Vital signs are clinical measurements of the body’s essential functions. These readings help doctors diagnose disease and other medical conditions. Performed by a medical assistant, it’s a routine but critical task that requires technical expertise, skill, and accuracy.

What Are the Different Vital Signs?

The four principal vital signs are temperature, blood pressure, pulse, and respiratory rate. Measures of clinical significance, including height, weight, and peripheral oxygen saturation, aren’t always a part of vital signs in all doctor’s offices; it depends on their specialty. Oxygen saturation is the percentage of oxygen in peripheral tissue and is a more valuable indicator of health as part of a cardiac workup than a gynecological exam.

When Does a Medical Assistant Take Vital Signs?

Medical assistants take vital signs at each visit. Changes in temperature, blood pressure, pulse and respirations can indicate an acute illness, but patterns over time are even more telling. A single elevated blood pressure reading, for example, is rarely clinically significant on its own, but an up or down trend over months could indicate a serious disorder.

How Are Vital Signs Taken?

Medical assistants take vital signs using the latest equipment and these methods:

Temperature

The normal adult body temperature is variable. 98.6 is only an average. The healthy range is between 97 and 99 degrees Fahrenheit. Temperature is measured orally, rectally, tympanic, and on skin.

Blood Pressure

Blood pressure is the force blood exerts on artery walls during a two-part cardiac cycle. Systolic blood pressure, measured when the heart beats, reflects the strength of the muscle. It’s reported “over” the diastolic measurement, which is taken when the heart is relaxed. Together readings paint a picture of the patient’s cardiovascular function.

A medical assistant takes a patient’s BP with a sphygmomanometer, a device that measures the rise and fall of a column of mercury as air is added to, or released from, a cuff wrapped around the upper arm. The medical assistant records results as millimeters of mercury, or “mm Hg.”

Pulse

Arteries vibrate with every heartbeat. Medical assistants measure heart rate, or “pulse,” over the arteries in the wrist, neck or groin by counting the pulsations for 15 seconds and multiplying the result by four.

The rhythm and character of the beats are also noted. Patients with abnormal heart rates or rhythms require special care. Medical assistants use a stethoscope to listen to heartbeats directly because it’s easier to detect abnormalities.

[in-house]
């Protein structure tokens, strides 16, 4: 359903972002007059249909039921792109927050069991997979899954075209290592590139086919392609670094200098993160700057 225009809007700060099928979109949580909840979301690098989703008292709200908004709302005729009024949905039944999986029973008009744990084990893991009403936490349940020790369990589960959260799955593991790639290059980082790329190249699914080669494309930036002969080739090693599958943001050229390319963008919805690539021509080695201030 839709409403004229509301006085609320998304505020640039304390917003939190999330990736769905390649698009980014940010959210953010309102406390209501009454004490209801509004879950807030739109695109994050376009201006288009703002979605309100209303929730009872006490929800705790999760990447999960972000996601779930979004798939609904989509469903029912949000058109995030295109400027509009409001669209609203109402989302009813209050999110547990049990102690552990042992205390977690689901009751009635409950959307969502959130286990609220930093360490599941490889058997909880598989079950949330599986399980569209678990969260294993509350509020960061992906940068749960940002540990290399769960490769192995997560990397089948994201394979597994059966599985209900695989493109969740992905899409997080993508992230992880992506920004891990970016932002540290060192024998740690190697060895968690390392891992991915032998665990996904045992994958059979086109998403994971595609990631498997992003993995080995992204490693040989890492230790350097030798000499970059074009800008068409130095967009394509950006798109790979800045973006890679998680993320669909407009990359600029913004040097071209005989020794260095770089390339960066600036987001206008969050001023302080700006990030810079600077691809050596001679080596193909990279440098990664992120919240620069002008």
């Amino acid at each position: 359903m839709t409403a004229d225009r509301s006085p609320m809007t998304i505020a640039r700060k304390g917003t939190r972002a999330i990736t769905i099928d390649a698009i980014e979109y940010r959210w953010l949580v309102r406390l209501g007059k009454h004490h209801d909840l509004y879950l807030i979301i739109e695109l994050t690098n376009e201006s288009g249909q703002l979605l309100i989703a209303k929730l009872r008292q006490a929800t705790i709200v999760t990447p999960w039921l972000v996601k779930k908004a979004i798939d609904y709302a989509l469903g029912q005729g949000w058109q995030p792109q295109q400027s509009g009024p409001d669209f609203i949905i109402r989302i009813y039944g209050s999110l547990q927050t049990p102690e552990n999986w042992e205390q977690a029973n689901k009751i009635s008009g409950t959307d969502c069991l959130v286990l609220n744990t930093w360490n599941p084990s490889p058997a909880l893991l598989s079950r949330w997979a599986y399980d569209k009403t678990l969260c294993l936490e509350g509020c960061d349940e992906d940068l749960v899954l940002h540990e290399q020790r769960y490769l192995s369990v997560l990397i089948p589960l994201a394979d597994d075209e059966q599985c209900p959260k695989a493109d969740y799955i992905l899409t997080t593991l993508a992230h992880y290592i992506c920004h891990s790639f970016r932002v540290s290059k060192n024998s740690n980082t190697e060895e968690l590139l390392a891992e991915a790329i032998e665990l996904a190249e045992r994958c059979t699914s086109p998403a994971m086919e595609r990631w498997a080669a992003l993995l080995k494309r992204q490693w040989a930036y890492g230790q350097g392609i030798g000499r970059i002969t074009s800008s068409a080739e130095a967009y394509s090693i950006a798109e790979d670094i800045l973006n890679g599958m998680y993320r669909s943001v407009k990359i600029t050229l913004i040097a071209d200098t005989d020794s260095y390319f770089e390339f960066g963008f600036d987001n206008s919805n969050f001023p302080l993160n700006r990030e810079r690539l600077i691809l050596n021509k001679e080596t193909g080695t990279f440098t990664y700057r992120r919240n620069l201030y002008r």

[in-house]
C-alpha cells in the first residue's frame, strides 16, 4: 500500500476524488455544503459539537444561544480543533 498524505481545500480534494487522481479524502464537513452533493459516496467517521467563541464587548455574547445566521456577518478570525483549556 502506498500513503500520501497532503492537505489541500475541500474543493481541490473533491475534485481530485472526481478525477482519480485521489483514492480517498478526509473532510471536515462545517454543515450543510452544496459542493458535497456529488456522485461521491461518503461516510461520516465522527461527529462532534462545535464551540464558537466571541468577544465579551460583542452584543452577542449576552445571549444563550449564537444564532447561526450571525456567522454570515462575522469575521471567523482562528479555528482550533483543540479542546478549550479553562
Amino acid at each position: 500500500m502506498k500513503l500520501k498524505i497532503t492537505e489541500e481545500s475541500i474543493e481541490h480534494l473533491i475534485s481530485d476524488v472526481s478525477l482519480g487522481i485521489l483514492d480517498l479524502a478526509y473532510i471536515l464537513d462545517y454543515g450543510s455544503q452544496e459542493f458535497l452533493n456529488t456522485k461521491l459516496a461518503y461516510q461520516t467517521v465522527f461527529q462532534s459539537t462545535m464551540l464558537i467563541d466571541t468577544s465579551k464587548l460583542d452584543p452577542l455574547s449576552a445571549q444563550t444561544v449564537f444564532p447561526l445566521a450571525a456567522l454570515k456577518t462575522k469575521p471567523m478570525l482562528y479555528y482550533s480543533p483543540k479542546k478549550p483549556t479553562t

Respiratory Rate

A patient’s respiratory rate is how many breaths they take in 60 seconds, adults average 12–16. Stress and anxiety can cause unexpected changes in how people breathe, so medical assistants count while making chit chat, so patients are unaware.

Height

Medical assistants measure height in inches or centimeters against a vertical surface. Using the same device and a consistent technique at each visit ensures accuracy.

Weight

Medical assistants obtain weight in pounds or kilograms using a standing scale. A few pounds gained or lost can be clinically significant, so precision counts.

Peripheral Oxygen Saturation

Oxygen saturation readings indicate how much hemoglobin, the oxygen-carrying substance in blood, is reaching the brain and peripheral tissues. Readings are taken with a pulse oximeter that clamps to the patient’s fingertip. The medical assistant records results as a percentage. 95 to 100 is normal. Cold fingers and dark nail polish may cause abnormally low results.

Why Are Vital Signs Taken

Taking vital signs at every visit gives doctors a wealth of information that serves several important purposes.

It Establishes a Baseline

Changes in a patients’ vital signs can only be detected if they’ve been regularly monitored. Readings vary between individuals, and it’s essential not to make treatment decisions without knowing what’s normal for each patient.

It Can Diagnose Illness and Disease

A change in vital signs is often the first indicator of an acute illness. Specific patterns are recognized as indicative of certain conditions. An elevated temperature, pulse and respiratory rate, for example, may suggest infection.

Doctors use trends over time to diagnose disease. A few high blood pressure readings could be flukes, but if it remains elevated, it reflects hypertension, a primary disorder often rooted in heart or kidney disease. Accurate vital signs tell the doctor what to look for and what steps to take.

It’s Used to Calculate and Adjust Medication Dosages

Many medications are prescribed based on: